Background: Whole body fluorine-18 fluorodeoxyglucose positron emission tomography/computed tomography (PET/CT) is the standard of care in oncologic diagnosis and staging, and patient radiation dose must be well understood to balance exam benefits with the risk from radiation exposure. Although reference PET/CT patient doses are available, the potential for widely varying total dose prompts evaluation of clinic-specific patient dose. The aims of this study were to use exam-specific information to characterize the radiation dosimetry of PET/CT exams that used two different CT techniques for adult oncology patients and evaluate the practicality of employing an exam-specific approach to dose estimation. Methods: Whole body PET/CT scans from two sets of consecutive adult patients were retrospectively reviewed. One set received a PET scan with a standard registration CT and the other a PET scan with a diagnostic quality CT. PET dose was calculated by modifying the standard reference phantoms in OLINDA/EXM 1.1 with patient-specific organ mass. CT dose was calculated using patient-specific data in ImPACT. International Commission on Radiological Protection publication 103 tissue weighting coefficients were used for effective dose. Results: One hundred eighty three adult scans were evaluated (95 men, 88 women). The mean patient-specific effective dose from a mean injected 18F-FDG activity of 450 +/- 32 MBq was 9.0 +/- 1.6 mSv. For all standard PET/CT patients, mean effective mAs was 39 +/- 11 mAs, mean CT effective dose was 5.0 +/- 1.0 mSv and mean total effective dose was 14 +/- 1.3 mSv. For all diagnostic PET/CT patients, mean effective mAs was 120 +/- 51 mAs, mean CT effective dose was 15.4 +/- 5.0 mSv and mean total effective dose was 24.4 +/- 4.3 mSv. The five organs receiving the highest organ equivalent doses in all exams were bladder, heart, brain, liver and lungs. Conclusions: Patient-specific parameters optimize the patient dosimetry utilized in the medical justification of whole body PET/CT referrals and optimization of PET and CT acquisition parameters. Incorporating patient-specific data into dose estimates is a worthwhile effort for characterizing patient dose, and the specific dosimetric information assists in the justification of risk and optimization of PET/CT.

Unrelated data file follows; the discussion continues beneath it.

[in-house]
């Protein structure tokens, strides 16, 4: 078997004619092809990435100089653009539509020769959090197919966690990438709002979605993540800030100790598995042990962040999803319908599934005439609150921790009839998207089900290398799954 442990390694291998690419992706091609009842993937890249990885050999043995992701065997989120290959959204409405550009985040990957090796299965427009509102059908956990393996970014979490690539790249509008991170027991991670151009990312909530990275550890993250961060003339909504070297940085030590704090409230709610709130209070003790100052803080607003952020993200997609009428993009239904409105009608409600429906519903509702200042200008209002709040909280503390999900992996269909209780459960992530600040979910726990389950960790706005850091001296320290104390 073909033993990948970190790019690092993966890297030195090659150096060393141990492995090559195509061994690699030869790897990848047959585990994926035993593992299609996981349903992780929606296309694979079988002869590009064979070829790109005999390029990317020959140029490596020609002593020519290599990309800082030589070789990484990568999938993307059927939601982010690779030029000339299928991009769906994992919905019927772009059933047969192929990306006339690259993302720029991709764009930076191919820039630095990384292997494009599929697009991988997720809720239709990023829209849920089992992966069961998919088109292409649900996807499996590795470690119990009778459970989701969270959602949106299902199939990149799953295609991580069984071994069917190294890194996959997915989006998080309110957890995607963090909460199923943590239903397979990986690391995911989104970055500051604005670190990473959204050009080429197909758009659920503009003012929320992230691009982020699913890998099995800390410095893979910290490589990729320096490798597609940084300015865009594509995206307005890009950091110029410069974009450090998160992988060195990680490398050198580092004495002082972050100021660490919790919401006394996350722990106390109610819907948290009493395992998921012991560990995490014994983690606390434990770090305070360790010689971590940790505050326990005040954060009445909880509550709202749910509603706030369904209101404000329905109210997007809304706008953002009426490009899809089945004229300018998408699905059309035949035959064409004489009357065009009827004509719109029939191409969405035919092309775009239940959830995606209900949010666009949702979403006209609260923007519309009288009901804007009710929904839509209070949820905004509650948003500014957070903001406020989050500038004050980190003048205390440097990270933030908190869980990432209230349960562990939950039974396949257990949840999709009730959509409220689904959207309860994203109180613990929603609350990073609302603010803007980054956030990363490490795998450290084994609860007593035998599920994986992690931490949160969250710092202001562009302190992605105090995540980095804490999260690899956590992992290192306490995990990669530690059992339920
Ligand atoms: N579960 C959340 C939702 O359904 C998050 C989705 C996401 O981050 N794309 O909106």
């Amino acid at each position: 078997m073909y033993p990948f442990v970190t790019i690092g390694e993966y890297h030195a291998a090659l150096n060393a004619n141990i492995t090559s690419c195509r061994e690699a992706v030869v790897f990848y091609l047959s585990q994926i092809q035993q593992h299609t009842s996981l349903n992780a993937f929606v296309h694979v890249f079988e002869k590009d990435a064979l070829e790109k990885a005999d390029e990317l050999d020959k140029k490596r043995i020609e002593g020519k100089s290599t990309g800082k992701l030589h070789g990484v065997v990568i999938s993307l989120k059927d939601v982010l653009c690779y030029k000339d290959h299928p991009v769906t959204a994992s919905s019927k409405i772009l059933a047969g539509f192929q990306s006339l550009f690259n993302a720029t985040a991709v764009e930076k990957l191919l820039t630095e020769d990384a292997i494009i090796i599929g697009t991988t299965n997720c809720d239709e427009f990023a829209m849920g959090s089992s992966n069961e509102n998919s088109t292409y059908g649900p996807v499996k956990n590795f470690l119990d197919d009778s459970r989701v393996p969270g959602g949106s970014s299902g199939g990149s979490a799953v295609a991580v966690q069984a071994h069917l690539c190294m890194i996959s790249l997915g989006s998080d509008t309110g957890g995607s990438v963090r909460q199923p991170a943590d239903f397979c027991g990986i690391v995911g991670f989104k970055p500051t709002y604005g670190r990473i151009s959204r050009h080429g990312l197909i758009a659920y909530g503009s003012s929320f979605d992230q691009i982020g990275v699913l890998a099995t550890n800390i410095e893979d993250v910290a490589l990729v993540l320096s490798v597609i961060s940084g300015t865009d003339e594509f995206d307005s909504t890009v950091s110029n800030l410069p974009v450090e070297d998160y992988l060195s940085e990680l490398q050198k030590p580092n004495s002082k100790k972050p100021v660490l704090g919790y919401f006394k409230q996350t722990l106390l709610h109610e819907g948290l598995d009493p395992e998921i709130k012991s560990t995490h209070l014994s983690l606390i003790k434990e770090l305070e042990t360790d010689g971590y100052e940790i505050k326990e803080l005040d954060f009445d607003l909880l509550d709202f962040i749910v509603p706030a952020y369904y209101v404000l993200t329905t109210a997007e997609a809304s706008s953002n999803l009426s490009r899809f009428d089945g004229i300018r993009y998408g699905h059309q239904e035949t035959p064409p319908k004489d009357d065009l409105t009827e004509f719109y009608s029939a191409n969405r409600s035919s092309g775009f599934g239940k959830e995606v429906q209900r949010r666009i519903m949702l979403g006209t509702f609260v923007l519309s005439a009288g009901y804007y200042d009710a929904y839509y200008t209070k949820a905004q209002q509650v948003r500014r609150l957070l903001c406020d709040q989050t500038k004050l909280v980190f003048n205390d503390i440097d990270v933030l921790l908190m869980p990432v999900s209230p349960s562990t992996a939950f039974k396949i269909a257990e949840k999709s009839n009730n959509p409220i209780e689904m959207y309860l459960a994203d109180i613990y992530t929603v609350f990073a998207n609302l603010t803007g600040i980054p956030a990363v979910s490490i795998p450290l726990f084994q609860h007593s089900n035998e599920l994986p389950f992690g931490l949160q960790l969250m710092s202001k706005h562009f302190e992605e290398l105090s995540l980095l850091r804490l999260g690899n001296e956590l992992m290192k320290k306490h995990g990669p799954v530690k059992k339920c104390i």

Background: To assess whether CT-derived texture features predict survival in patients undergoing resection for pancreatic ductal adenocarcinoma (PDAC). Methods: Thirty patients with pre-operative CT from 2007 to 2012 for PDAC were included. Tumor size and five texture features namely uniformity, entropy, dissimilarity, correlation, and inverse difference normalized were calculated. Mann-Whitney rank sum test was used to compare tumor with normal pancreas. Receiver operating characteristics (ROC) analysis, Cox regression and Kaplan-Meier tests were used to assess association of texture features with overall survival (OS). Results: Uniformity (p < 0.001), entropy (p = 0.009), correlation (p < 0.001), and mean intensity (p < 0.001) were significantly different in tumor regions compared to normal pancreas. Tumor dissimilarity (p = 0.045) and inverse difference normalized (p = 0.046) were associated with OS whereas tumor intensity (p = 0.366), tumor size (p = 0.611) and other textural features including uniformity (p = 0.334), entropy (p = 0.330) and correlation (p = 0.068) were not associated with OS. Conclusion: CT-derived PDAC texture features of dissimilarity and inverse difference normalized are promising prognostic imaging biomarkers of OS for patients undergoing curative intent surgical resection.